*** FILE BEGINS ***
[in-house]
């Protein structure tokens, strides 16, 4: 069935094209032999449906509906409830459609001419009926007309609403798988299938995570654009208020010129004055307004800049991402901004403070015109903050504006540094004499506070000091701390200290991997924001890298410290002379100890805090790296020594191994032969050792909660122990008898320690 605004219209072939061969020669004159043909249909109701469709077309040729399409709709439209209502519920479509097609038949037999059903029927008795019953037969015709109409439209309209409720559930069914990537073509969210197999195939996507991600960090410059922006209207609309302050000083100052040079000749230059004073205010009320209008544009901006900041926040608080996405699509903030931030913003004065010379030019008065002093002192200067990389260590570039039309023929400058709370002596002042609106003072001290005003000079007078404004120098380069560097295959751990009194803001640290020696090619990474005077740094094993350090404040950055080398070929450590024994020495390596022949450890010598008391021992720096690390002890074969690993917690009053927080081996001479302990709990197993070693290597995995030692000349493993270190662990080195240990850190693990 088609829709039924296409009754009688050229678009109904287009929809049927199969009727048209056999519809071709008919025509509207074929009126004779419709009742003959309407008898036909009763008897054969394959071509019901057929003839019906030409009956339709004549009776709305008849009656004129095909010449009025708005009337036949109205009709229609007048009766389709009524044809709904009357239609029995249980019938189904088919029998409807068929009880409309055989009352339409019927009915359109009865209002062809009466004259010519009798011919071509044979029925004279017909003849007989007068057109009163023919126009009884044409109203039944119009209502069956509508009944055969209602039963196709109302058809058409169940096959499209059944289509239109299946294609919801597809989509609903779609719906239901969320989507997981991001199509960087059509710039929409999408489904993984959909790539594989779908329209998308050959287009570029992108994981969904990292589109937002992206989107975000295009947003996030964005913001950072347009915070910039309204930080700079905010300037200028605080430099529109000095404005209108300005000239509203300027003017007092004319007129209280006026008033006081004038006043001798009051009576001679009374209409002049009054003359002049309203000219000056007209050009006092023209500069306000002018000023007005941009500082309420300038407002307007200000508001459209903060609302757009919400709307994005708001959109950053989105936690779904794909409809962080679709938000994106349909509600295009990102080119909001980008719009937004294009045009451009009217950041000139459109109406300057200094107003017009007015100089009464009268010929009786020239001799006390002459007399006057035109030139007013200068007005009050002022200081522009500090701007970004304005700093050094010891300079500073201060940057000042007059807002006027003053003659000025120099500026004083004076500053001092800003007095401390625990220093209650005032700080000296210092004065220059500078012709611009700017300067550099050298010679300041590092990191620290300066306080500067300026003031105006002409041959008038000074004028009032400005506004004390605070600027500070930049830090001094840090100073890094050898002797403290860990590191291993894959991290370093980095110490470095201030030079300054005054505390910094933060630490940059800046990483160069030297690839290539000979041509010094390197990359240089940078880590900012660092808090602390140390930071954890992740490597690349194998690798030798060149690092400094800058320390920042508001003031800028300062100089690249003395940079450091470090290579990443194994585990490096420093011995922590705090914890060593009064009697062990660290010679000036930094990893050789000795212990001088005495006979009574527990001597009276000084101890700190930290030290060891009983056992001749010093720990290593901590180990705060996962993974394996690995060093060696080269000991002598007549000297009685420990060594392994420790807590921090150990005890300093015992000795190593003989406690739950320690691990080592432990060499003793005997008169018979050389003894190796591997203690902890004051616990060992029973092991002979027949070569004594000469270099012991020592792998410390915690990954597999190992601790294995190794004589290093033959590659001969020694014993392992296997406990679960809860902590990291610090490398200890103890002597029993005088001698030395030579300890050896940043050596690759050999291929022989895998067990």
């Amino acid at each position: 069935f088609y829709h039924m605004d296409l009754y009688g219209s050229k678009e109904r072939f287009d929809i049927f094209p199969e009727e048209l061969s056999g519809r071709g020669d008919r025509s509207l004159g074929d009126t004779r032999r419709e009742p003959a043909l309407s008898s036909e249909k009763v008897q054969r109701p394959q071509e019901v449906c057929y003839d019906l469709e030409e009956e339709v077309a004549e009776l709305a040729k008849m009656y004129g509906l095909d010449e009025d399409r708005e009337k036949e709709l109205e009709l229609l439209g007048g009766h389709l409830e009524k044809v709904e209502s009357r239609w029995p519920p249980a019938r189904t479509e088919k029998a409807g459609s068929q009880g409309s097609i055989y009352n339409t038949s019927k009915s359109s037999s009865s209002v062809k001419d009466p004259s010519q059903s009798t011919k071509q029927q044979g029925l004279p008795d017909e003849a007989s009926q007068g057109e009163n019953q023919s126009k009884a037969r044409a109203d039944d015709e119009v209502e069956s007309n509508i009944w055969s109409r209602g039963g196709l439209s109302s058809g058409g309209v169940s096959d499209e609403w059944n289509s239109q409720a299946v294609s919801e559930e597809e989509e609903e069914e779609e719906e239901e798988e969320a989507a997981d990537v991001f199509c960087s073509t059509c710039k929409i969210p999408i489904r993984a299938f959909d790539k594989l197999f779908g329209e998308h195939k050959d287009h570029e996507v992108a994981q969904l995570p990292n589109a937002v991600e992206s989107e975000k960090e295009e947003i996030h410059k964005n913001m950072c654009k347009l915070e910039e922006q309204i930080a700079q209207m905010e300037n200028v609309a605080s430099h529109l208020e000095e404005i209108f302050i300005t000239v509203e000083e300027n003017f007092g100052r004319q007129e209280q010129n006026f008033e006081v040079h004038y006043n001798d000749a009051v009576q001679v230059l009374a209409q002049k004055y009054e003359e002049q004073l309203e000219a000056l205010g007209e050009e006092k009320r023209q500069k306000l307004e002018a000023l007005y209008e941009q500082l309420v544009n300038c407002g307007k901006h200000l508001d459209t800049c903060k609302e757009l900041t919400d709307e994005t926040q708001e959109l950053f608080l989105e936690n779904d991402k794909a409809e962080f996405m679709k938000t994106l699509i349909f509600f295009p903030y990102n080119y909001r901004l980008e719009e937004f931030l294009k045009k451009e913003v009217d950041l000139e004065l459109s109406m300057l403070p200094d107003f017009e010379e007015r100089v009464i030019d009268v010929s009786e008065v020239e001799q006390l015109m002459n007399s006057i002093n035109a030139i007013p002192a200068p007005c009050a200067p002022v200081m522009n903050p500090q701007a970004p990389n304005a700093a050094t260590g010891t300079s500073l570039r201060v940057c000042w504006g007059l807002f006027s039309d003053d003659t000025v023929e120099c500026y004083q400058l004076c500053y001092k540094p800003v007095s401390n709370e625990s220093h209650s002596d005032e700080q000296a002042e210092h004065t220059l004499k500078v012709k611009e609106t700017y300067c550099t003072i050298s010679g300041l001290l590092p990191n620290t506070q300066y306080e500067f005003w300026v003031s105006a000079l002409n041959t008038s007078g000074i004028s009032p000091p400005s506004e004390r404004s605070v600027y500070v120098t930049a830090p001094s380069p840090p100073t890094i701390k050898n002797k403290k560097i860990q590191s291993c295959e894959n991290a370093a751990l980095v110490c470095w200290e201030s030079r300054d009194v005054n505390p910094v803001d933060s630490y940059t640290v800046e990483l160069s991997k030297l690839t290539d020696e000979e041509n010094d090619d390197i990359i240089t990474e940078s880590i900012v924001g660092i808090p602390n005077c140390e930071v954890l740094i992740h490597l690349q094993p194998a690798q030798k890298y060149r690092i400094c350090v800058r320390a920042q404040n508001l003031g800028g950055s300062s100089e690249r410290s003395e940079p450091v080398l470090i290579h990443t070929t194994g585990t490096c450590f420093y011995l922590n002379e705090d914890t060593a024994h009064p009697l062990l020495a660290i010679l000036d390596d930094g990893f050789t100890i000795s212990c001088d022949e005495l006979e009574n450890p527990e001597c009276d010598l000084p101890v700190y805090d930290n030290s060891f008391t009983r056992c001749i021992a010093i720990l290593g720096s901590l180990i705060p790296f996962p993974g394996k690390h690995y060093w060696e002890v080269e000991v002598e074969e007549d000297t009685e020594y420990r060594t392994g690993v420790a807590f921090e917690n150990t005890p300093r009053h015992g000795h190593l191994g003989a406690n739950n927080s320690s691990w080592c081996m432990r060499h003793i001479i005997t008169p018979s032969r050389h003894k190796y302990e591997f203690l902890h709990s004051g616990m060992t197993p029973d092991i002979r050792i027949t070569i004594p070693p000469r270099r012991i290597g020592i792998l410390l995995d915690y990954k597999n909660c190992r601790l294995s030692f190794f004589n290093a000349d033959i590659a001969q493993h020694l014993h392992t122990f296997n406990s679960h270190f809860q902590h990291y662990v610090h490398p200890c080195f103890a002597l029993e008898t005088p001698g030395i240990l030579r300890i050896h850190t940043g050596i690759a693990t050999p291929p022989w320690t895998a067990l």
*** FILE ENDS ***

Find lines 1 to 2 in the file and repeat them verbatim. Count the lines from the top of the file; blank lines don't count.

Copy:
[in-house]
């Protein structure tokens, strides 16, 4: 069935094209032999449906509906409830459609001419009926007309609403798988299938995570654009208020010129004055307004800049991402901004403070015109903050504006540094004499506070000091701390200290991997924001890298410290002379100890805090790296020594191994032969050792909660122990008898320690 605004219209072939061969020669004159043909249909109701469709077309040729399409709709439209209502519920479509097609038949037999059903029927008795019953037969015709109409439209309209409720559930069914990537073509969210197999195939996507991600960090410059922006209207609309302050000083100052040079000749230059004073205010009320209008544009901006900041926040608080996405699509903030931030913003004065010379030019008065002093002192200067990389260590570039039309023929400058709370002596002042609106003072001290005003000079007078404004120098380069560097295959751990009194803001640290020696090619990474005077740094094993350090404040950055080398070929450590024994020495390596022949450890010598008391021992720096690390002890074969690993917690009053927080081996001479302990709990197993070693290597995995030692000349493993270190662990080195240990850190693990 088609829709039924296409009754009688050229678009109904287009929809049927199969009727048209056999519809071709008919025509509207074929009126004779419709009742003959309407008898036909009763008897054969394959071509019901057929003839019906030409009956339709004549009776709305008849009656004129095909010449009025708005009337036949109205009709229609007048009766389709009524044809709904009357239609029995249980019938189904088919029998409807068929009880409309055989009352339409019927009915359109009865209002062809009466004259010519009798011919071509044979029925004279017909003849007989007068057109009163023919126009009884044409109203039944119009209502069956509508009944055969209602039963196709109302058809058409169940096959499209059944289509239109299946294609919801597809989509609903779609719906239901969320989507997981991001199509960087059509710039929409999408489904993984959909790539594989779908329209998308050959287009570029992108994981969904990292589109937002992206989107975000295009947003996030964005913001950072347009915070910039309204930080700079905010300037200028605080430099529109000095404005209108300005000239509203300027003017007092004319007129209280006026008033006081004038006043001798009051009576001679009374209409002049009054003359002049309203000219000056007209050009006092023209500069306000002018000023007005941009500082309420300038407002307007200000508001459209903060609302757009919400709307994005708001959109950053989105936690779904794909409809962080679709938000994106349909509600295009990102080119909001980008719009937004294009045009451009009217950041000139459109109406300057200094107003017009007015100089009464009268010929009786020239001799006390002459007399006057035109030139007013200068007005009050002022200081522009500090701007970004304005700093050094010891300079500073201060940057000042007059807002006027003053003659000025120099500026004083004076500053001092800003007095401390625990220093209650005032700080000296210092004065220059500078012709611009700017300067550099050298010679300041590092990191620290300066306080500067300026003031105006002409041959008038000074004028009032400005506004004390605070600027500070930049830090001094840090100073890094050898002797403290860990590191291993894959991290370093980095110490470095201030030079300054005054505390910094933060630490940059800046990483160069030297690839290539000979041509010094390197990359240089940078880590900012660092808090602390140390930071954890992740490597690349194998690798030798060149690092400094800058320390920042508001003031800028300062100089690249003395940079450091470090290579990443194994585990490096420093011995922590705090914890060593009064009697062990660290010679000036930094990893050789000795212990001088005495006979009574527990001597009276000084101890700190930290030290060891009983056992001749010093720990290593901590180990705060996962993974394996690995060093060696080269000991002598007549000297009685420990060594392994420790807590921090150990005890300093015992000795190593003989406690739950320690691990080592432990060499003793005997008169018979050389003894190796591997203690902890004051616990060992029973092991002979027949070569004594000469270099012991020592792998410390915690990954597999190992601790294995190794004589290093033959590659001969020694014993392992296997406990679960809860902590990291610090490398200890103890002597029993005088001698030395030579300890050896940043050596690759050999291929022989895998067990």